Thought of the Week #50

The road to happiness lies in two simple principles: find what interests you and that you can do well, and put your whole soul into it – every bit of energy and ambition and natural ability you have.

Author: John D. Rockefeller III

June 2010: Weigh, Count and Measure

The article, “How to Conserve Energy in Martial Arts” by Dr. Emeric Arus, founder of the Int’l. Sendo-Ryu Karatedo Federation, says energy is the capacity for doing work.

  1. Potential energy which is the capacity of a body to do work by virtue of its position relative to a reference, measured in Joule, and
  2. Kinetic energy, which is the energy due to its motion/action. Kinetic energy also has two forms of manifestation: Linear kinetic energy (LKE) and angular/rotational kinetic energy (RKE).

Both linear and angular kinetic energy are dependent upon the interaction of mass and velocity. If we take the mass and velocity in each case as a constant attribute, the angular kinetic energy is stronger than the linear kinetic energy. This is because in rotational motion any mass tends also to accelerate due to centrifugal force; and during the time of liberation of the body mass with the technique, e.g. spinning back kick, the energy liberated will be much stronger than in the case of linear kinetic energy. In this case a punch such as an uppercut, a fencing technique such as cut, or a spinning back kick will be much stronger than techniques executed linearly. By gaining speed the technique will have better penetration power.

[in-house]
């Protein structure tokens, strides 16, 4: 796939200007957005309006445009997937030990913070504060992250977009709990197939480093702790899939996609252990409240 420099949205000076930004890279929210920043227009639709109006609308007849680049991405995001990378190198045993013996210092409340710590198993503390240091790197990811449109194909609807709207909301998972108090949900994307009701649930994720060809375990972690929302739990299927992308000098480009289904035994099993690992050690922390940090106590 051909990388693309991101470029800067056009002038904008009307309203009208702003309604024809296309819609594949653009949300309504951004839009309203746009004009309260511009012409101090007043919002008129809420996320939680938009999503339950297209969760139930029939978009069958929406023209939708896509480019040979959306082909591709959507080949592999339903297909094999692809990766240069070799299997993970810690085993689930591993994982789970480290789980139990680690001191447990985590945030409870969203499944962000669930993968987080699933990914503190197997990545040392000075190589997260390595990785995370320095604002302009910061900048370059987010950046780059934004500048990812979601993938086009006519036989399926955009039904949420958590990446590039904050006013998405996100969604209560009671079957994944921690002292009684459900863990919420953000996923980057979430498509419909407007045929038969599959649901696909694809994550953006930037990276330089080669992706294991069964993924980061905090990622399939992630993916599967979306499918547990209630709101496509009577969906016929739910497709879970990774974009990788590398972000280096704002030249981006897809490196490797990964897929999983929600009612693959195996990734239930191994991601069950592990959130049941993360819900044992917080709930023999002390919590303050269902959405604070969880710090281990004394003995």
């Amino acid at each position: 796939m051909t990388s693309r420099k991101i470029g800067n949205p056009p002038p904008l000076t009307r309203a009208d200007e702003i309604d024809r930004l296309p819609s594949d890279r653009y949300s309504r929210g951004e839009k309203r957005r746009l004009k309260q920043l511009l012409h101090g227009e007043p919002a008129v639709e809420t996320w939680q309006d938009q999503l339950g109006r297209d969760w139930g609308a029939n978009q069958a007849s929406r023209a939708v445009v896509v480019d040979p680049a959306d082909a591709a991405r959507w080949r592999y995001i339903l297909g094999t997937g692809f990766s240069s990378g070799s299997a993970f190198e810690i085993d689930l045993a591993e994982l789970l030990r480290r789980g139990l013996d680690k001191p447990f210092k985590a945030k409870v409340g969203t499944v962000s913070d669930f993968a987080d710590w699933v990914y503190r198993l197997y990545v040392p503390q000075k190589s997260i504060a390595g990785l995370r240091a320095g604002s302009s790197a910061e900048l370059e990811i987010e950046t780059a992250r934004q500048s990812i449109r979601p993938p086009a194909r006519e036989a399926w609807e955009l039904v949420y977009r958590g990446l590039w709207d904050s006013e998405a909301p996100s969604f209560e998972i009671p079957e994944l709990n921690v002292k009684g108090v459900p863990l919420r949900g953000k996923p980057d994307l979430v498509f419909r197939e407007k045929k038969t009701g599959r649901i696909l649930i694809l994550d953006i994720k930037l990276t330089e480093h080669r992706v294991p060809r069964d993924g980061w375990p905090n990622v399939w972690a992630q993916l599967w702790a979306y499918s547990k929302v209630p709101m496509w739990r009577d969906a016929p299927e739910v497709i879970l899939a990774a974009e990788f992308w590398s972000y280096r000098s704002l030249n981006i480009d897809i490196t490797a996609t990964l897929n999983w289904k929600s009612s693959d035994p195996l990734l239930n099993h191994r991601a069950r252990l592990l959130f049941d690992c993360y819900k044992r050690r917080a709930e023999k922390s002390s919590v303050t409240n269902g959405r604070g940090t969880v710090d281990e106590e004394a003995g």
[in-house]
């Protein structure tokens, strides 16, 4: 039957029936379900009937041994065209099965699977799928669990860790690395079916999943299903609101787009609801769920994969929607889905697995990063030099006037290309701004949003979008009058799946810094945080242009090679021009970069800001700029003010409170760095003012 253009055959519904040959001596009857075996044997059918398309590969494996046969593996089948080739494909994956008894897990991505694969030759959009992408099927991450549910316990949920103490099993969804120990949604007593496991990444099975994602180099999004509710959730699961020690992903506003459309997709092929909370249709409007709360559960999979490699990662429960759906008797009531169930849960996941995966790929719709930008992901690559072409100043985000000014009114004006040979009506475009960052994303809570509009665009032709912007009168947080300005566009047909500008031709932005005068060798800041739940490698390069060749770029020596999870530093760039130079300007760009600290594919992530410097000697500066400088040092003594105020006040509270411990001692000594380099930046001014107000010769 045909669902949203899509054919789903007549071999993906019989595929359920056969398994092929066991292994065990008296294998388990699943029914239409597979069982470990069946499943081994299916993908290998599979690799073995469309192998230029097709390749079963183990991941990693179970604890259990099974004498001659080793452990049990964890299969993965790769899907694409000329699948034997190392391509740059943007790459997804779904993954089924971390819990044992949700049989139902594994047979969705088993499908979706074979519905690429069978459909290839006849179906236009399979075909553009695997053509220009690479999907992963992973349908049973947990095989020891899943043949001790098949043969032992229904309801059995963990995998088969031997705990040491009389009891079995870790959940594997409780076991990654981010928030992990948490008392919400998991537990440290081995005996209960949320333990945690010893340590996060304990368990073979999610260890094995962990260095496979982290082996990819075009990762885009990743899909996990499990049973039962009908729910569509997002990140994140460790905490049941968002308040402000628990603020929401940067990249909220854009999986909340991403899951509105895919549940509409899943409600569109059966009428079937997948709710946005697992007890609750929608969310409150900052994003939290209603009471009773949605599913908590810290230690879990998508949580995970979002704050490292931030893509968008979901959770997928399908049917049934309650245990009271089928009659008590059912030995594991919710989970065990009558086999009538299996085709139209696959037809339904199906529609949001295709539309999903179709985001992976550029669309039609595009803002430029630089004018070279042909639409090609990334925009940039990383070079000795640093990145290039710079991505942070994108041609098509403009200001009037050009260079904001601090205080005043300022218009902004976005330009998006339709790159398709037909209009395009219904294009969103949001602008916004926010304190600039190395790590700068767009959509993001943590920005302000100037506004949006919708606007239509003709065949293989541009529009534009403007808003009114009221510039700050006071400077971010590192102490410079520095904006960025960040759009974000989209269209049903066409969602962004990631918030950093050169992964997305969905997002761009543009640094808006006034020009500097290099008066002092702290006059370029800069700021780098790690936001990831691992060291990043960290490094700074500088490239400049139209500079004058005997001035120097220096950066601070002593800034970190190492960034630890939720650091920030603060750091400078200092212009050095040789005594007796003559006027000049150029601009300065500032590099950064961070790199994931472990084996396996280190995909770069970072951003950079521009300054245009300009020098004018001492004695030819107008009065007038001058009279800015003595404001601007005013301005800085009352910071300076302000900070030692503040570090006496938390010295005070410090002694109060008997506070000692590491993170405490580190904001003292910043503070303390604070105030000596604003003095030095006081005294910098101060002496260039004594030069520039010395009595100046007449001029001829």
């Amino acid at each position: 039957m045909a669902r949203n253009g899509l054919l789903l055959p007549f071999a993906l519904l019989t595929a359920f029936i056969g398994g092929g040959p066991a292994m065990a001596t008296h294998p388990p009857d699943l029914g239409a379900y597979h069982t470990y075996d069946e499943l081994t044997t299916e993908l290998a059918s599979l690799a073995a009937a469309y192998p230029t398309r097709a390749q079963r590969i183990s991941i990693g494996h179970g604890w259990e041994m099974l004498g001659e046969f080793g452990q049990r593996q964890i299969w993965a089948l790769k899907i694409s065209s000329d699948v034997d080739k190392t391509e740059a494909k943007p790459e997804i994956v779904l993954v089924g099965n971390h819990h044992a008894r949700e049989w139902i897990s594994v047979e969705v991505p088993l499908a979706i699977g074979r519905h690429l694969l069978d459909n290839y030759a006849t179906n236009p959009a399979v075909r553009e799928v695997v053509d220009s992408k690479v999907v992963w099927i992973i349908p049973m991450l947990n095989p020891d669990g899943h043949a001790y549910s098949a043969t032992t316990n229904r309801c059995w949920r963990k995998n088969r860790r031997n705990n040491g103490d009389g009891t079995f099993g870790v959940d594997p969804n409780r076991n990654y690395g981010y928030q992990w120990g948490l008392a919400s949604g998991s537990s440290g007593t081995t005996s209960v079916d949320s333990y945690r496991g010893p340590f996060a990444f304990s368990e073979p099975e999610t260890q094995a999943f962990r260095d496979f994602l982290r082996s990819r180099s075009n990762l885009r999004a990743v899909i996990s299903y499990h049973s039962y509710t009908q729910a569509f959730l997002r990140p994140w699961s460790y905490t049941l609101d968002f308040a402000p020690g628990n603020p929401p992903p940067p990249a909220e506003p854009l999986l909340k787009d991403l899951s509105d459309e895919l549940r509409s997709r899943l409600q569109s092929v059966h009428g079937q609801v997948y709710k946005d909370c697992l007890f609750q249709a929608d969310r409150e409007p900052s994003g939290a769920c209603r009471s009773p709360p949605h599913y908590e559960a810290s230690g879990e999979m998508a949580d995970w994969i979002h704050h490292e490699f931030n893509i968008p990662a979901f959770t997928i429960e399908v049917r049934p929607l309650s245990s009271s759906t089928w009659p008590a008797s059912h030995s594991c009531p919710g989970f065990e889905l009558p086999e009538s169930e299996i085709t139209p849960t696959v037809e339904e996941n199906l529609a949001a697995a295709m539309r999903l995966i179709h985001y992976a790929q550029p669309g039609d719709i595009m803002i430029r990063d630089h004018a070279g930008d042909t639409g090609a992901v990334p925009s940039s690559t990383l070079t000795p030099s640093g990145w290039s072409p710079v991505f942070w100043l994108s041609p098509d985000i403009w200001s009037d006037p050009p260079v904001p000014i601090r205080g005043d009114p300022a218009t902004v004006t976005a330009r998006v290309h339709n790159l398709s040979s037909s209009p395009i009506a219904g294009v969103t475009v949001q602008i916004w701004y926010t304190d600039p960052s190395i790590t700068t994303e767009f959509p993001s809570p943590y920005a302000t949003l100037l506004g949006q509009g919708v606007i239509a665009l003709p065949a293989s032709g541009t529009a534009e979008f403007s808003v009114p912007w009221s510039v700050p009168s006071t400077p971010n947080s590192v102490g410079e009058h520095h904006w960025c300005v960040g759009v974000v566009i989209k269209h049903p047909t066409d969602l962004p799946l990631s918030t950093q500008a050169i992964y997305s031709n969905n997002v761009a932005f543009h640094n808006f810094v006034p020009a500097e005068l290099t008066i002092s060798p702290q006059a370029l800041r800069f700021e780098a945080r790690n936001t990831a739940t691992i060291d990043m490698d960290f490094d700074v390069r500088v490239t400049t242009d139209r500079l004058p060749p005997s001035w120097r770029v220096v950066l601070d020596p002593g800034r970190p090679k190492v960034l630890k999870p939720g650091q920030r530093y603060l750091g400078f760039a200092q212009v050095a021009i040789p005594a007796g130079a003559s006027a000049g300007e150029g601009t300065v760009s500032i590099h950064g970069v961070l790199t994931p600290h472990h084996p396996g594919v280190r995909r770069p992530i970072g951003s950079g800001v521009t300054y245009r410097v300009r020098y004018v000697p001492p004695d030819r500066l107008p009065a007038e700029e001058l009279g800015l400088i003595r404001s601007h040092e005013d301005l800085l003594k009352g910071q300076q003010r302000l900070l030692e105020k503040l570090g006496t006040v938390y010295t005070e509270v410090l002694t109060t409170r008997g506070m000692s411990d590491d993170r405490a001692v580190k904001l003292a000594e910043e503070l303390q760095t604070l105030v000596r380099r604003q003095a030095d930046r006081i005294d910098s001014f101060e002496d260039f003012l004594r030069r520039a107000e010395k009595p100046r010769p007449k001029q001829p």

Karate has many different “styles”; some styles are recognized as “soft styles,” and others are recognized as “hard styles.” The various martial arts find the ‘hard styles’ of karate demands more energy expenditure because almost every action/attack and even defense must be done with the total concentration of the athlete’s energy. The more energy that is invested in an attack the more destructive will be the effect of that impact. Most of the attacks demand anaerobic power. This is the reason that proper breathing during the technique is important.